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British People Know Terrifyingly Little About Where Food Comes From

According to a new survey, 22 percent of British people have never visited a farm, and one in seven get their knowledge of farming from Emmerdale. Basically, we know fuck all about how our food is produced.
Photo via Flickr user Lindsay Wilson

According to the World Health Organisation, 82 percent of the UK's population live in urban areas. With our 24-hour supermarkets, microwaves, and restaurants only serving canned food, we're further away from farming methods than ever.

It shouldn't come as much of a shock that according to a survey from Linking Environment and Farming (LEAF), an organisation promoting sustainable agriculture, British people seem to know fuck all about where their food comes from.


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Released this week, the research polled 1000 UK adults on their perceptions of farmers and farming. The results were less than glowing, with 22 percent of participants having never visited a farm and only 5 percent describing farmers as "tech savvy," despite most modern UK farms using technology like robotic milking machines and even drones. Instead, the most prevalent image of the farmer was the pipe-smoking, tweed-wearing relic from a bygone era.

That shouldn't come as much of a surprise, though, as LEAF also found that one in seven of people surveyed got most of their farming knowledge from Emmerdale, a soap opera set in the Yorkshire Dales.

LEAF also polled 1000 primary school-aged children on their farming knowledge. Branding their findings as "the generation that hasn't heard a cow moo," the survey results were inevitably depressing. One in three children didn't know that pork came from pigs, while one in 20 were convinced pigs produce cheese. A misguided minority of one in 25 thought that pigs were responsible for providing us with potatoes.

Just as alarmingly was the children's grip on fruit cultivation, with five percent of those surveyed believing strawberries grew in the fridge.

While we should probably cut some slack to an age group that still believes in the tooth fairy, the UK's general lack of agriculture awareness is a serious issue. Without grasp of the pressures facing farmers today, what's stopping us from continuing to unwittingly plunge British dairies into meltdown with our taste for cheap milk or forget about the farmers who become suicidally depressed through pesticide use? LEAF hopes the research will re-engage society with such problems, as well as the 464,000 people currently employed on farms.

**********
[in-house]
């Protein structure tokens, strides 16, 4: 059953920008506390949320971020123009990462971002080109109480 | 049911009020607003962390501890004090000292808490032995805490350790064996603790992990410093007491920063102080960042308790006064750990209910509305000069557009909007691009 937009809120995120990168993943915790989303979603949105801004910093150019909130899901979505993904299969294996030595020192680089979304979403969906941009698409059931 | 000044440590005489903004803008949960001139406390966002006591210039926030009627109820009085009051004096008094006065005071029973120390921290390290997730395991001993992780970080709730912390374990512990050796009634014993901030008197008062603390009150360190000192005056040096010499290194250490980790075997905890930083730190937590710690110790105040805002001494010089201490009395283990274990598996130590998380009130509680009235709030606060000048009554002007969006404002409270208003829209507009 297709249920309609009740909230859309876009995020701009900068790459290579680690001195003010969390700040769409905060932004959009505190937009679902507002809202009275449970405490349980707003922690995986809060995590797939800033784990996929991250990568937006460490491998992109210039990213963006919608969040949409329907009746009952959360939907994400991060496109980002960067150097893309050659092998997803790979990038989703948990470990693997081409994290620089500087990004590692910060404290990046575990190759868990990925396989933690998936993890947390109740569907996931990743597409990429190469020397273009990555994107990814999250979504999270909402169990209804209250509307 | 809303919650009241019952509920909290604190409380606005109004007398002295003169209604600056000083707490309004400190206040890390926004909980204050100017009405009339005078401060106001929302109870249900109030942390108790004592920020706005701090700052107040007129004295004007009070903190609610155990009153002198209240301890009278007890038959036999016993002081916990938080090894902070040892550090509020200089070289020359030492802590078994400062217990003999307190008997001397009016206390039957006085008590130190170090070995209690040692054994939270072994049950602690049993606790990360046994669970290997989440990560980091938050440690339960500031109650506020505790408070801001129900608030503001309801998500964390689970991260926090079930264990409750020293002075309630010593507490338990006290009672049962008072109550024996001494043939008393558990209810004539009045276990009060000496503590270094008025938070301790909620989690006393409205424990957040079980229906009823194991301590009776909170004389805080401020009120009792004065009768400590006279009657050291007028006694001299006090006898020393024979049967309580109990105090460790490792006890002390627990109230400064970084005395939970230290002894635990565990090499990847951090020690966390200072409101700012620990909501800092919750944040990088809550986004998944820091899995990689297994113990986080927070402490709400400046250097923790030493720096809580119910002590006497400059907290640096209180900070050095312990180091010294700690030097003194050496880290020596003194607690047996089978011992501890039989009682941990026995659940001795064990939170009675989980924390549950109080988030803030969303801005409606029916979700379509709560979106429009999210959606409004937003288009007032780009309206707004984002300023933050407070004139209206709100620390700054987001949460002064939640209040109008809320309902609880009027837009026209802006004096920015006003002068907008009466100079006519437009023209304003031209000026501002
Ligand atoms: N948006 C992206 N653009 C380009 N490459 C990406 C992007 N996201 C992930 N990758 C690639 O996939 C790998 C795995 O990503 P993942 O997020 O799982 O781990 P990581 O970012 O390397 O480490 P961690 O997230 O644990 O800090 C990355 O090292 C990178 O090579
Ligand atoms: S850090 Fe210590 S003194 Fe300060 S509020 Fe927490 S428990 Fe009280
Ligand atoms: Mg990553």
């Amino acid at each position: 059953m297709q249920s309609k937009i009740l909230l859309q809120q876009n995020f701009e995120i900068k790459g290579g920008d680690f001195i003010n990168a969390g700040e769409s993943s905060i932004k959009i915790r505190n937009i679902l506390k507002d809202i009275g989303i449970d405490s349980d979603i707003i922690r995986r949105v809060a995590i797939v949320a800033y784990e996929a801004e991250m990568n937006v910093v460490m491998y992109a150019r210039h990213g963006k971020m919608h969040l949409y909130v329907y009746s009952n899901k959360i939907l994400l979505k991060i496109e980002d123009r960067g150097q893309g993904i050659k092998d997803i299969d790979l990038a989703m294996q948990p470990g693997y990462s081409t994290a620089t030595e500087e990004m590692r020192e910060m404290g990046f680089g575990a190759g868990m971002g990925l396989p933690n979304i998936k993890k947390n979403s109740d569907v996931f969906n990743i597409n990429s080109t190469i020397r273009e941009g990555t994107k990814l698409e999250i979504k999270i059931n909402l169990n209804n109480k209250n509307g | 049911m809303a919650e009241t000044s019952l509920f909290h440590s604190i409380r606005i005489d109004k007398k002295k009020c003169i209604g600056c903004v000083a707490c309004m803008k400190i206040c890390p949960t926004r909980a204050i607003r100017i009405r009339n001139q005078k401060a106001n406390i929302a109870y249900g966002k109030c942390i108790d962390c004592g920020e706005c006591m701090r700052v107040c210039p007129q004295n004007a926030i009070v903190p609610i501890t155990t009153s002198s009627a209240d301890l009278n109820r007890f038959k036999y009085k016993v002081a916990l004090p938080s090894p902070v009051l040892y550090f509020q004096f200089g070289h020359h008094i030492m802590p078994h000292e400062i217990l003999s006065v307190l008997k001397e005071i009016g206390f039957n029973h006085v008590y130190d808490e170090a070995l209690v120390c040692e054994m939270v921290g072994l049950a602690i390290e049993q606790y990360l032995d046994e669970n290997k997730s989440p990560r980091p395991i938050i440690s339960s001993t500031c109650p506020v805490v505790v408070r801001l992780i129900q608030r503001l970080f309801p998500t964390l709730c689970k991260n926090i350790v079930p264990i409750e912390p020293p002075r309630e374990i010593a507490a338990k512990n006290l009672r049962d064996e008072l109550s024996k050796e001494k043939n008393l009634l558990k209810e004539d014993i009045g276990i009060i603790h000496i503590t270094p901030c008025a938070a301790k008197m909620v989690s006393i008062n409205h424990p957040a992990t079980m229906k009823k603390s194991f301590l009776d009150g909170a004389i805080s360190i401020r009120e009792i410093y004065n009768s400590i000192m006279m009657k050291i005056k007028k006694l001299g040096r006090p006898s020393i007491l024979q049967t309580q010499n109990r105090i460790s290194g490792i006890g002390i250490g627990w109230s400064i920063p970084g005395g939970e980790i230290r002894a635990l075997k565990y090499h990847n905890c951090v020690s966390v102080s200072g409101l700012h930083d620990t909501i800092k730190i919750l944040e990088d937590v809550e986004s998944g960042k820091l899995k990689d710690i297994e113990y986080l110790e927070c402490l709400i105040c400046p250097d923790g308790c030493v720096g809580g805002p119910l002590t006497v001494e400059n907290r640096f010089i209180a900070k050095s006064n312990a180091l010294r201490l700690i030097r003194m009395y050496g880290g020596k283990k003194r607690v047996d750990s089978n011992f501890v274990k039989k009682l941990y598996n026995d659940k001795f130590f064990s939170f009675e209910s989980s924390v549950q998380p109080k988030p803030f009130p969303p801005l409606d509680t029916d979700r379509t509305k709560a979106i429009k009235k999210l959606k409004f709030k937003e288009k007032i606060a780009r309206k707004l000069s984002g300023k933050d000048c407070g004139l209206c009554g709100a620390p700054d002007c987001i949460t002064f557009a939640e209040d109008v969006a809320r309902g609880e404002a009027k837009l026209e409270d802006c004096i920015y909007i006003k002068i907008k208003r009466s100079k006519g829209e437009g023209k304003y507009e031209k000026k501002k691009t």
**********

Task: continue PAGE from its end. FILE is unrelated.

"There is still a disconnect with farming for today's youngsters, as well as for many parents too," says Annabel Shackleton, who runs LEAF's Open Farm Sunday that sees farmers open their gates to the general public. "We must all work together to ensure that this does not become an increasing trend."

For farmers like Eddie Andrew, who runs Our Cow Molly Dairy Farm in Sheffield, connecting with the public through initiatives like Open Farm Sunday is crucial.

"It is important for us all to learn about how our food is produced and a day spent on the farm brings people closer to nature," he says. "It gives visitors the chance to meet the farmers responsible for producing their food and to understand what caring for the countryside and all its wildlife entails."

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City-dwelling Brits are finding other ways to get closer to farmers too. Farmers markets and farm box delivery schemes allow people to buy produce direct from suppliers, making the whole ploughing fields and harvesting crops thing a little less alien. It's something Shackleton hopes to see more of.

"The number of adults who don't even realise that they are eating British produce when they're tucking into their morning bowl of porridge or their Sunday roast is alarming," says Shackleton. "The agricultural industry is worth billions to the British economy, so it is important that we know what home grown produce to look out for when we go shopping."

The level of misunderstanding may be alarming, but it's nowhere near as scary as eating a potato that came from a pig.